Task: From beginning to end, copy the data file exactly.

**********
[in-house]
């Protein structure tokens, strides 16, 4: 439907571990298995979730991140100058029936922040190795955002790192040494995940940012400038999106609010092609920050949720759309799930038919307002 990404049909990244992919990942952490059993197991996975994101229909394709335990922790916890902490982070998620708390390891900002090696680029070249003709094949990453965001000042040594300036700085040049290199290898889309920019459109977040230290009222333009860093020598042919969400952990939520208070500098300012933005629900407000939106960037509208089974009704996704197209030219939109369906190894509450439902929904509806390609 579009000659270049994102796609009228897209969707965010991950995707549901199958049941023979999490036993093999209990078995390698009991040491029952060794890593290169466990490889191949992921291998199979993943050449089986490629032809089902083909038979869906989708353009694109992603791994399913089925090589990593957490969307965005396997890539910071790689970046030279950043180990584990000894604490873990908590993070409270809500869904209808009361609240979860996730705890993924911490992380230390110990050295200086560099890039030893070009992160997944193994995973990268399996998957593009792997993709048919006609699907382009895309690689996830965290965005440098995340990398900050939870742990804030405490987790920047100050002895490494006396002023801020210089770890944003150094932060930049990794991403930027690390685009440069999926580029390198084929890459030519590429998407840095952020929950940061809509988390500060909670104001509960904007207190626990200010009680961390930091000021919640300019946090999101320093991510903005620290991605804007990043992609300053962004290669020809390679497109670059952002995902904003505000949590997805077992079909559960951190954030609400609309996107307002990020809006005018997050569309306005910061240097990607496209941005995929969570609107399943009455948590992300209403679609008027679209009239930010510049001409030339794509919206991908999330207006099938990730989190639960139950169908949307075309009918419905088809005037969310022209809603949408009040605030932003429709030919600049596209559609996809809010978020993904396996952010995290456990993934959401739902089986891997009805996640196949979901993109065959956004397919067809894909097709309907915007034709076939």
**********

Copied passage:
[in-house]
């Protein structure tokens, strides 16, 4: 439907571990298995979730991140100058029936922040190795955002790192040494995940940012400038999106609010092609920050949720759309799930038919307002 990404049909990244992919990942952490059993197991996975994101229909394709335990922790916890902490982070998620708390390891900002090696680029070249003709094949990453965001000042040594300036700085040049290199290898889309920019459109977040230290009222333009860093020598042919969400952990939520208070500098300012933005629900407000939106960037509208089974009704996704197209030219939109369906190894509450439902929904509806390609 579009000659270049994102796609009228897209969707965010991950995707549901199958049941023979999490036993093999209990078995390698009991040491029952060794890593290169466990490889191949992921291998199979993943050449089986490629032809089902083909038979869906989708353009694109992603791994399913089925090589990593957490969307965005396997890539910071790689970046030279950043180990584990000894604490873990908590993070409270809500869904209808009361609240979860996730705890993924911490992380230390110990050295200086560099890039030893070009992160997944193994995973990268399996998957593009792997993709048919006609699907382009895309690689996830965290965005440098995340990398900050939870742990804030405490987790920047100050002895490494006396002023801020210089770890944003150094932060930049990794991403930027690390685009440069999926580029390198084929890459030519590429998407840095952020929950940061809509988390500060909670104001509960904007207190626990200010009680961390930091000021919640300019946090999101320093991510903005620290991605804007990043992609300053962004290669020809390679497109670059952002995902904003505000949590997805077992079909559960951190954030609400609309996107307002990020809006005018997050569309306005910061240097990607496209941005995929969570609107399943009455948590992300209403679609008027679209009239930010510049001409030339794509919206991908999330207006099938990730989190639960139950169908949307075309009918419905088809005037969310022209809603949408009040605030932003429709030919600049596209559609996809809010978020993904396996952010995290456990993934959401739902089986891997009805996640196949979901993109065959956004397919067809894909097709309907915007034709076939």